One open tent flap reveals whiffs of man-sweat and old potatoes. Inside, a couple open-shirted old-timers with concave chests decorated with faded war-time tats lie stretched out and face-up on cots. Beards tinted yellow from years of nicotine. Squint and they could be unclaimed bodies arranged neatly in morgues, lost to a frigid society. They're not. They're saved.

The med tent today shows a woman being treated for heat exhaustion.

One vet couldn't live in four walls, ever, not after Nam. Veterans On Patrol built him a little house—volunteer high school kids from PPEP YouthBuild Tucson did the heavy lifting—that sits in the center of camp, christened Mercy Huss House. The little wooden abode is symbolic too. An on-site show of putting homeless in homes. Here he's surrounded by Army tents and dirt and squalor and death and drugs and booze problems, and the train, which rumbles by morning and nights, loud as thunder. He's happy. Beats the underpass in monsoons.

Meet Fred. He doesn't offer his last name. Just Fred. He was the first vet housed here. The Gospel Rescue Mission pulled him out of the rain, literally, and dropped him here. He's never leaving, one of a few who call Bravo Base permanent. Fred rolls, mostly, in a wheelchair. But when he walks, his slow, unnatural movements make it easier to imagine his pain. He's wearing a sleeveless denim vest, late-'60s vintage, with individual patches spelling out ARMY, and a smaller one that reads, "Jane Fonda American Traitor Bitch." No shirt, heavy belt buckle, dirty jeans. Rail-thin. Fred looks to be in his 70s, easy. Must be. His face looks ghostly older. Long-faded tats on thin, rucked skin.

He's no fan of prying strangers, but he does tell me he's from Michigan. I ask if he ever saw the MC5 back in the day, and he gazes back at me, shrugs and looks away. His silence commands in that way that makes him easy to respect. Like anyone who's been off to battle, in the gory war fields, in the years of feral homelessness, with the bottle, with the speed. Fred's roommate here, Bill Wardel, from Utah, only nods. Yes, Fred commands respect. Wardel and others call him the camp patriarch. Says Fred experienced things in Nam that no human should ever have to. Ever. Says Fred got blown up too.

I imagine, above all else, in this minute, that Fred is uncomfortable with any moments of tenderness. The terrifying insides of his mind.

Bravo Base is surveilled in shifts by armed vets 24-7. A lookout platform rises above walls of truck tires stacked high in the front, facing south toward Santa Rita Park. Stands tall 660 hand-waveable American flags representing the number of vets who commit suicide each month. A giant canvas sign readable from 22nd Street reads, "Veteran suicides 22 per day."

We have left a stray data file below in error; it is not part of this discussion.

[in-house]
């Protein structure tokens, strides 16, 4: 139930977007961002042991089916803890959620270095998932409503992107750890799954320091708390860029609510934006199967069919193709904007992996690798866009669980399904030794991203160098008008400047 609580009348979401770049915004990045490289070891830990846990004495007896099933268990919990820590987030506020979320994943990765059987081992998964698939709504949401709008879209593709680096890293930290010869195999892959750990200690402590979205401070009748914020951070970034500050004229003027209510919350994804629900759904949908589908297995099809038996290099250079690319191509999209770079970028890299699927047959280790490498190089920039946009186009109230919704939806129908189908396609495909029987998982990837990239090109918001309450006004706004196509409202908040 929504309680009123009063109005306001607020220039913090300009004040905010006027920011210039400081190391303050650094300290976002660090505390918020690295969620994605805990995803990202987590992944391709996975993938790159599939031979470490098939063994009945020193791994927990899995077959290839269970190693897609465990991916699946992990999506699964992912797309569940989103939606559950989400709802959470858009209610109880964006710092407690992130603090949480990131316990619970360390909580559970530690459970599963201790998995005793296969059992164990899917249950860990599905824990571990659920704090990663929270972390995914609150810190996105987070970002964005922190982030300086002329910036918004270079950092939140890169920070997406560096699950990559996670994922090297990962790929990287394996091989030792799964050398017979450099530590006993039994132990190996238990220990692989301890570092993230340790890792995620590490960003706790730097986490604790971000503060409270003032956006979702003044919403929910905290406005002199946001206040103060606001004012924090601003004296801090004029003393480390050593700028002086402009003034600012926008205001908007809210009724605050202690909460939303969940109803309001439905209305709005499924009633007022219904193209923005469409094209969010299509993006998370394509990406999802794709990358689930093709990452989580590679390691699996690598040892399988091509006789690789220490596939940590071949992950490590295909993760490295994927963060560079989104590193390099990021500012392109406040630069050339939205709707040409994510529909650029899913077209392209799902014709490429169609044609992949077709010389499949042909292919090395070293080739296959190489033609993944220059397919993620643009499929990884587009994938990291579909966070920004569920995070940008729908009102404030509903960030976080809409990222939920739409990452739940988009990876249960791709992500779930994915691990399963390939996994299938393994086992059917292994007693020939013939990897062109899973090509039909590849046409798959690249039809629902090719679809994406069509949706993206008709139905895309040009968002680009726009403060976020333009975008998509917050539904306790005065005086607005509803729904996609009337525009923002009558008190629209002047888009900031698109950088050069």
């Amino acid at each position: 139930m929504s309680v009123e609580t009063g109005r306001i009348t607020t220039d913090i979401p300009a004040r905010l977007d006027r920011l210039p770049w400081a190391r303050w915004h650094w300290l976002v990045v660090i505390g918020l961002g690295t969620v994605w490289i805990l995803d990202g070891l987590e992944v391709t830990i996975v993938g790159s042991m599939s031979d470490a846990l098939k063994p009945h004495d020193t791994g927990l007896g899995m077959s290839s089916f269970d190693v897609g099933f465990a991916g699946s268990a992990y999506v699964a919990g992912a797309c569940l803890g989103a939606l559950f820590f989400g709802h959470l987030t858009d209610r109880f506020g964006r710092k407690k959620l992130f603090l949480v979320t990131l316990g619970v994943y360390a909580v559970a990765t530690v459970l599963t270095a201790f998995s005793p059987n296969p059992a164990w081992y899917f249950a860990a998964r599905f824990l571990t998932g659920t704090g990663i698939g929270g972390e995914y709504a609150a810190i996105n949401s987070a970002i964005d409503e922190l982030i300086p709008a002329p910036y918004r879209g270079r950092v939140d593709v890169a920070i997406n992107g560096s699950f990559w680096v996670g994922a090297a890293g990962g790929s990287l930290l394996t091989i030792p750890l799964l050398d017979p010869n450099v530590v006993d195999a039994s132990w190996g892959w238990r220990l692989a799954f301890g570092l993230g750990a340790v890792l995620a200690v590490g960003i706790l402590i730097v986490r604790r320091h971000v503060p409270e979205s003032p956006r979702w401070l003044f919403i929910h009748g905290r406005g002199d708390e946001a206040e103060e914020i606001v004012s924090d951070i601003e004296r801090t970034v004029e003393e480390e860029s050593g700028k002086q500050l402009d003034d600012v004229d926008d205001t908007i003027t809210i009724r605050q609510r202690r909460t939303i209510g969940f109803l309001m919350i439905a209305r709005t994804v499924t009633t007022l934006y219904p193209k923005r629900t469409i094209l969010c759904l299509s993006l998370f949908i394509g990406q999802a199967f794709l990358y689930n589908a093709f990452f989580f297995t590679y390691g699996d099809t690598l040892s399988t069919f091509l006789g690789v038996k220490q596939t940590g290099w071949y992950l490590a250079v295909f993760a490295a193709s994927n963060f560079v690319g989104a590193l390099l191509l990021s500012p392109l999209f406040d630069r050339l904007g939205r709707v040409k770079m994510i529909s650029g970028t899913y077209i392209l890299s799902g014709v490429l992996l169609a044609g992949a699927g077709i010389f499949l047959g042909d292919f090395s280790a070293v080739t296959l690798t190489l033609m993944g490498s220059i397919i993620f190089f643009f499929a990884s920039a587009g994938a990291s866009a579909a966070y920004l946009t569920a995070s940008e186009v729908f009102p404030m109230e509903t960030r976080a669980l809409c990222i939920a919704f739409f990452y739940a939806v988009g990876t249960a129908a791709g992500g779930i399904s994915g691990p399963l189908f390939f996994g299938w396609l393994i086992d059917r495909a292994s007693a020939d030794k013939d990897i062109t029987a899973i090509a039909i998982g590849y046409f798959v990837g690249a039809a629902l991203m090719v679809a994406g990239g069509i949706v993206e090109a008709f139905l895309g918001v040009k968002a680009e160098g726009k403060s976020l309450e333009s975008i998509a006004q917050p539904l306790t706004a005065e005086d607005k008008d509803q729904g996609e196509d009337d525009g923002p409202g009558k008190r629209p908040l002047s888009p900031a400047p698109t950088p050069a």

The camp sits on 20th Street, cattycorner to Santa Rita park on the southeastern edge of the gentrified Armory Park neighborhood. Gas-fueled generators provide Bravo's electricity now, and, soon, solar panels—everything off grid. Water and food are donated, including the water for the outdoor shower. The Bravo Base "Camp Conklin" Facebook callouts are many, and people and businesses respond in kind with gift cards and gas. Don't accept cash. Hardware and Metal Specialists next door provides the land, and they even donated water and power until a few months ago. They hope to again once their business picks up. Today locals donated pizzas and ice cream, and days before that Bravo provided a massive spaghetti dinner and fed the homeless at Santa Rita park.

I hear co-commander Powers' voice in my ear rattling details of Bravo Base. The camp is run military-like because that's who they are as people, how they've been shaped. It's like there's little else in life for Powers. He was homeless and rescued. Commander Harrison was homeless and rescued. So many vets homeless and rescued here since 2015. Hundreds.

"It is a base," Powers says. Military run, at least run in a military manner. It's not affiliated with the U.S. Armed Forces in any way. VOP is self-governing. Powers himself says he's off the grid. But where there are no checks and balances, who oversees those who seem to operate above the law? So far, VOP have been working in tandem with the cops, who sometimes bring homeless folk to the camp, along with other veteran outreach groups, rehab centers, and health organizations like Community Bridges Inc.

A medical marijuana card allows you to "smoke on base," in a designated area. No other drugs allowed unless you're on methadone. "Meth heads get kicked out," Powers says. "If you're caught stealin' and lyin' and cheatin', you're out. All that good shit."

Addictions or no, this isn't rehab, and Powers asserts they aren't babysitters. Powers calls it a staging area for the next phase of a homeless vet's life, and that includes helping with housing, rehab and personal responsibilities. "We got drug abusers, alcohol problems, mental dysfunctionality, mental illness, physical infirmities. They're safe here, even if they fall off the wagon. If the vet has a case worker, it's up to us to make a report as to their behavior."

So the main missive at Bravo Base is suicide prevention and awareness, and saving lives of vets. They don't necessarily turn anyone away, either, but one must show interest in helping themselves. He says they verify military backgrounds and check records of incoming so as not to let in "child molesters or anyone with serious arrest warrants. We do a psych eval too. We have doctors who come and donate time."